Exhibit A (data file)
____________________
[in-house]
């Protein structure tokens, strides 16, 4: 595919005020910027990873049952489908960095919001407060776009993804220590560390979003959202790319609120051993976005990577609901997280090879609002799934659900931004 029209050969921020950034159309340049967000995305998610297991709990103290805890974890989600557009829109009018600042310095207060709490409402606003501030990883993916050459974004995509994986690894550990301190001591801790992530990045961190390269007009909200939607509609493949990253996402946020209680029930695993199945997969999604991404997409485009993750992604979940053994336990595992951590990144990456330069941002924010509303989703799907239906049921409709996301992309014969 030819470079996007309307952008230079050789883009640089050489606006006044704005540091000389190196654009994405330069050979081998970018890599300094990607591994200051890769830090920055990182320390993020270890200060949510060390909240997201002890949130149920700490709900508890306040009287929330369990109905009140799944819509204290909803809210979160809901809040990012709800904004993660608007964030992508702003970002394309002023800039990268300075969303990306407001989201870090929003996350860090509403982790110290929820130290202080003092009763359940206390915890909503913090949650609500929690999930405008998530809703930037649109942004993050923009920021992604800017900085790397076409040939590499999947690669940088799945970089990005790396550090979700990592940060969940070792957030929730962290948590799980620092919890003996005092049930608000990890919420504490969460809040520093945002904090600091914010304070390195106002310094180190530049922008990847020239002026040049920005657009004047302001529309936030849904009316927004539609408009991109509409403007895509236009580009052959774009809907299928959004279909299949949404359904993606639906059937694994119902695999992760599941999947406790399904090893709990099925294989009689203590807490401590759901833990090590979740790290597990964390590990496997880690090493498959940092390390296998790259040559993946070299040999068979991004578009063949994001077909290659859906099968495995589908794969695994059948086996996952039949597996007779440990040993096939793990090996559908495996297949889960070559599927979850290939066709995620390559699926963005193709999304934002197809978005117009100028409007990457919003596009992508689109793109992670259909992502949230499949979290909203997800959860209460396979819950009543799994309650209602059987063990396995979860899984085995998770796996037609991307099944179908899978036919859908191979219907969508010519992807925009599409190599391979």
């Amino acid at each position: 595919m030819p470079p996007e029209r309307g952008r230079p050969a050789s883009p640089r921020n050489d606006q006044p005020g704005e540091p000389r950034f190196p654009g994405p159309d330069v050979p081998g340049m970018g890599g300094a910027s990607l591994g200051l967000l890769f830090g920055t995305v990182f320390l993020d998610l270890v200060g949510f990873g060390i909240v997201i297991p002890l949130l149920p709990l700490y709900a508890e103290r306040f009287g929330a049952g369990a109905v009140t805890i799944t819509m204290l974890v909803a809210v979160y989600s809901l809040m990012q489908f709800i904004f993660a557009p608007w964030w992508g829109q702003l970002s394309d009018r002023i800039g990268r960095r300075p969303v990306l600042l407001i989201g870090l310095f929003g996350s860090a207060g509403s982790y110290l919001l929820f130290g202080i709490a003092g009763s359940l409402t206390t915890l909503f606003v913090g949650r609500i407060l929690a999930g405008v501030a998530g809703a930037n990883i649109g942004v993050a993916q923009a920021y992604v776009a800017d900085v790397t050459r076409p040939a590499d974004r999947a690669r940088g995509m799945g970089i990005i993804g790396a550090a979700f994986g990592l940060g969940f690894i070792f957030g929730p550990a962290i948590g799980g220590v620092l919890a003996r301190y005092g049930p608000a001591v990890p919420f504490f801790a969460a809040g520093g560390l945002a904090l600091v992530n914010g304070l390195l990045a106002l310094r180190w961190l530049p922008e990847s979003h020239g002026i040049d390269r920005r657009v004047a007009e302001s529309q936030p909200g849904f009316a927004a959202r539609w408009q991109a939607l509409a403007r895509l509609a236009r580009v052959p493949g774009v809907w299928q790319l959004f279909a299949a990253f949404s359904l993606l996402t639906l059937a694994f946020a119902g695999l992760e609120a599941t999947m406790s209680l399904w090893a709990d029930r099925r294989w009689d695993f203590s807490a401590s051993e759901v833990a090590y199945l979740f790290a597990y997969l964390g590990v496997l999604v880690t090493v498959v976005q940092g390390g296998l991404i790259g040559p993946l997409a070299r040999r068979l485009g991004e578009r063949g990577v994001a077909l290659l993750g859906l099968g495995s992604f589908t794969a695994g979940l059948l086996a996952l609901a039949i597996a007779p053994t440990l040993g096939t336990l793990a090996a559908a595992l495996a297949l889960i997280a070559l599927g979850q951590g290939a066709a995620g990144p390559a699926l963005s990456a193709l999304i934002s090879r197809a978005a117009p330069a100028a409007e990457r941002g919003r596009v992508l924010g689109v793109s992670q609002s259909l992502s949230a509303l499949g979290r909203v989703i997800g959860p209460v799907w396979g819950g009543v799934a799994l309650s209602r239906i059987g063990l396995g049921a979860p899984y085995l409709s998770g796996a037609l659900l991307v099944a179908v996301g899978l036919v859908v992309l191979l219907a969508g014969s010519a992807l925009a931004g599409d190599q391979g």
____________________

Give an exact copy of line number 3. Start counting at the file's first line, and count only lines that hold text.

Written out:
């Amino acid at each position: 595919m030819p470079p996007e029209r309307g952008r230079p050969a050789s883009p640089r921020n050489d606006q006044p005020g704005e540091p000389r950034f190196p654009g994405p159309d330069v050979p081998g340049m970018g890599g300094a910027s990607l591994g200051l967000l890769f830090g920055t995305v990182f320390l993020d998610l270890v200060g949510f990873g060390i909240v997201i297991p002890l949130l149920p709990l700490y709900a508890e103290r306040f009287g929330a049952g369990a109905v009140t805890i799944t819509m204290l974890v909803a809210v979160y989600s809901l809040m990012q489908f709800i904004f993660a557009p608007w964030w992508g829109q702003l970002s394309d009018r002023i800039g990268r960095r300075p969303v990306l600042l407001i989201g870090l310095f929003g996350s860090a207060g509403s982790y110290l919001l929820f130290g202080i709490a003092g009763s359940l409402t206390t915890l909503f606003v913090g949650r609500i407060l929690a999930g405008v501030a998530g809703a930037n990883i649109g942004v993050a993916q923009a920021y992604v776009a800017d900085v790397t050459r076409p040939a590499d974004r999947a690669r940088g995509m799945g970089i990005i993804g790396a550090a979700f994986g990592l940060g969940f690894i070792f957030g929730p550990a962290i948590g799980g220590v620092l919890a003996r301190y005092g049930p608000a001591v990890p919420f504490f801790a969460a809040g520093g560390l945002a904090l600091v992530n914010g304070l390195l990045a106002l310094r180190w961190l530049p922008e990847s979003h020239g002026i040049d390269r920005r657009v004047a007009e302001s529309q936030p909200g849904f009316a927004a959202r539609w408009q991109a939607l509409a403007r895509l509609a236009r580009v052959p493949g774009v809907w299928q790319l959004f279909a299949a990253f949404s359904l993606l996402t639906l059937a694994f946020a119902g695999l992760e609120a599941t999947m406790s209680l399904w090893a709990d029930r099925r294989w009689d695993f203590s807490a401590s051993e759901v833990a090590y199945l979740f790290a597990y997969l964390g590990v496997l999604v880690t090493v498959v976005q940092g390390g296998l991404i790259g040559p993946l997409a070299r040999r068979l485009g991004e578009r063949g990577v994001a077909l290659l993750g859906l099968g495995s992604f589908t794969a695994g979940l059948l086996a996952l609901a039949i597996a007779p053994t440990l040993g096939t336990l793990a090996a559908a595992l495996a297949l889960i997280a070559l599927g979850q951590g290939a066709a995620g990144p390559a699926l963005s990456a193709l999304i934002s090879r197809a978005a117009p330069a100028a409007e990457r941002g919003r596009v992508l924010g689109v793109s992670q609002s259909l992502s949230a509303l499949g979290r909203v989703i997800g959860p209460v799907w396979g819950g009543v799934a799994l309650s209602r239906i059987g063990l396995g049921a979860p899984y085995l409709s998770g796996a037609l659900l991307v099944a179908v996301g899978l036919v859908v992309l191979l219907a969508g014969s010519a992807l925009a931004g599409d190599q391979g």